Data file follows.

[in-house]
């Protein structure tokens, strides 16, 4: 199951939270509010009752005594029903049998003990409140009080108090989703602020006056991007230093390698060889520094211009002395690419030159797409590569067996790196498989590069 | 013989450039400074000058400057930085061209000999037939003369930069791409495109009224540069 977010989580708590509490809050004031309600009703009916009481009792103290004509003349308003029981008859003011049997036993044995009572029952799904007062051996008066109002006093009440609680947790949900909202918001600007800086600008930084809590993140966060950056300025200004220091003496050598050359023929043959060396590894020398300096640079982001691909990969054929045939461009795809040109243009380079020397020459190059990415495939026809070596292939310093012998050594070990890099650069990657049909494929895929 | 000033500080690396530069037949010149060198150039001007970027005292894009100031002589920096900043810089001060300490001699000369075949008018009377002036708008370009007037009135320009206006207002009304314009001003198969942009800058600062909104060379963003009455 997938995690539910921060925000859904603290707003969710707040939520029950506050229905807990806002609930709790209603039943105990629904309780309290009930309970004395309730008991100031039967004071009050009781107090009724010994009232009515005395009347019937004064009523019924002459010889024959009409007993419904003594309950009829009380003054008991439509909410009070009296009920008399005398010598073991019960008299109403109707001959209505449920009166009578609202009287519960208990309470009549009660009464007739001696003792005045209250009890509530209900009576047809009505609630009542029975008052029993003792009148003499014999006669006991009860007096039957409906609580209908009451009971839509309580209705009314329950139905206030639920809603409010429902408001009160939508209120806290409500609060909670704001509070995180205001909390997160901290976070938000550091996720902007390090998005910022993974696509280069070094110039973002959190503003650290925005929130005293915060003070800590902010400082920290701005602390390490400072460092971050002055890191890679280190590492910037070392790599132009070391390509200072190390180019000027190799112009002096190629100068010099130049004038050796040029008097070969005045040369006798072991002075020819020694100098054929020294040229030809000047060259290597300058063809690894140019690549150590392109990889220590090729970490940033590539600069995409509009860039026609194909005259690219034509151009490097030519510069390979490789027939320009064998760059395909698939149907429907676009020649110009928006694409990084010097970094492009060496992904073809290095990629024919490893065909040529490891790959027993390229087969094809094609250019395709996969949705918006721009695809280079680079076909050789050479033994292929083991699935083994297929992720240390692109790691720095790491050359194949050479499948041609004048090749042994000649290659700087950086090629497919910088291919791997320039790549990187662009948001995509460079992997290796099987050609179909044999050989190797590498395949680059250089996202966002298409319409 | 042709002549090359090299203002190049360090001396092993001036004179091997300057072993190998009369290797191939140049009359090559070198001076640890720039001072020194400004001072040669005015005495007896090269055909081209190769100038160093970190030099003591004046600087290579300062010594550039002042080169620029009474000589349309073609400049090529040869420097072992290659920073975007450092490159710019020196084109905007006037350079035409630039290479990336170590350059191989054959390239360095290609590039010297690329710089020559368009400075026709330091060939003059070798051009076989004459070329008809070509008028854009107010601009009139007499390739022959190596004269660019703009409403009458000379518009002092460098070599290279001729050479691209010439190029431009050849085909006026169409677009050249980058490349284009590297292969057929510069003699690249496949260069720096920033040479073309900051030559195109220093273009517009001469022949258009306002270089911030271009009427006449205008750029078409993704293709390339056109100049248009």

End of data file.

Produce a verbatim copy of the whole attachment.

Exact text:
[in-house]
């Protein structure tokens, strides 16, 4: 199951939270509010009752005594029903049998003990409140009080108090989703602020006056991007230093390698060889520094211009002395690419030159797409590569067996790196498989590069 | 013989450039400074000058400057930085061209000999037939003369930069791409495109009224540069 977010989580708590509490809050004031309600009703009916009481009792103290004509003349308003029981008859003011049997036993044995009572029952799904007062051996008066109002006093009440609680947790949900909202918001600007800086600008930084809590993140966060950056300025200004220091003496050598050359023929043959060396590894020398300096640079982001691909990969054929045939461009795809040109243009380079020397020459190059990415495939026809070596292939310093012998050594070990890099650069990657049909494929895929 | 000033500080690396530069037949010149060198150039001007970027005292894009100031002589920096900043810089001060300490001699000369075949008018009377002036708008370009007037009135320009206006207002009304314009001003198969942009800058600062909104060379963003009455 997938995690539910921060925000859904603290707003969710707040939520029950506050229905807990806002609930709790209603039943105990629904309780309290009930309970004395309730008991100031039967004071009050009781107090009724010994009232009515005395009347019937004064009523019924002459010889024959009409007993419904003594309950009829009380003054008991439509909410009070009296009920008399005398010598073991019960008299109403109707001959209505449920009166009578609202009287519960208990309470009549009660009464007739001696003792005045209250009890509530209900009576047809009505609630009542029975008052029993003792009148003499014999006669006991009860007096039957409906609580209908009451009971839509309580209705009314329950139905206030639920809603409010429902408001009160939508209120806290409500609060909670704001509070995180205001909390997160901290976070938000550091996720902007390090998005910022993974696509280069070094110039973002959190503003650290925005929130005293915060003070800590902010400082920290701005602390390490400072460092971050002055890191890679280190590492910037070392790599132009070391390509200072190390180019000027190799112009002096190629100068010099130049004038050796040029008097070969005045040369006798072991002075020819020694100098054929020294040229030809000047060259290597300058063809690894140019690549150590392109990889220590090729970490940033590539600069995409509009860039026609194909005259690219034509151009490097030519510069390979490789027939320009064998760059395909698939149907429907676009020649110009928006694409990084010097970094492009060496992904073809290095990629024919490893065909040529490891790959027993390229087969094809094609250019395709996969949705918006721009695809280079680079076909050789050479033994292929083991699935083994297929992720240390692109790691720095790491050359194949050479499948041609004048090749042994000649290659700087950086090629497919910088291919791997320039790549990187662009948001995509460079992997290796099987050609179909044999050989190797590498395949680059250089996202966002298409319409 | 042709002549090359090299203002190049360090001396092993001036004179091997300057072993190998009369290797191939140049009359090559070198001076640890720039001072020194400004001072040669005015005495007896090269055909081209190769100038160093970190030099003591004046600087290579300062010594550039002042080169620029009474000589349309073609400049090529040869420097072992290659920073975007450092490159710019020196084109905007006037350079035409630039290479990336170590350059191989054959390239360095290609590039010297690329710089020559368009400075026709330091060939003059070798051009076989004459070329008809070509008028854009107010601009009139007499390739022959190596004269660019703009409403009458000379518009002092460098070599290279001729050479691209010439190029431009050849085909006026169409677009050249980058490349284009590297292969057929510069003699690249496949260069720096920033040479073309900051030559195109220093273009517009001469022949258009306002270089911030271009009427006449205008750029078409993704293709390339056109100049248009």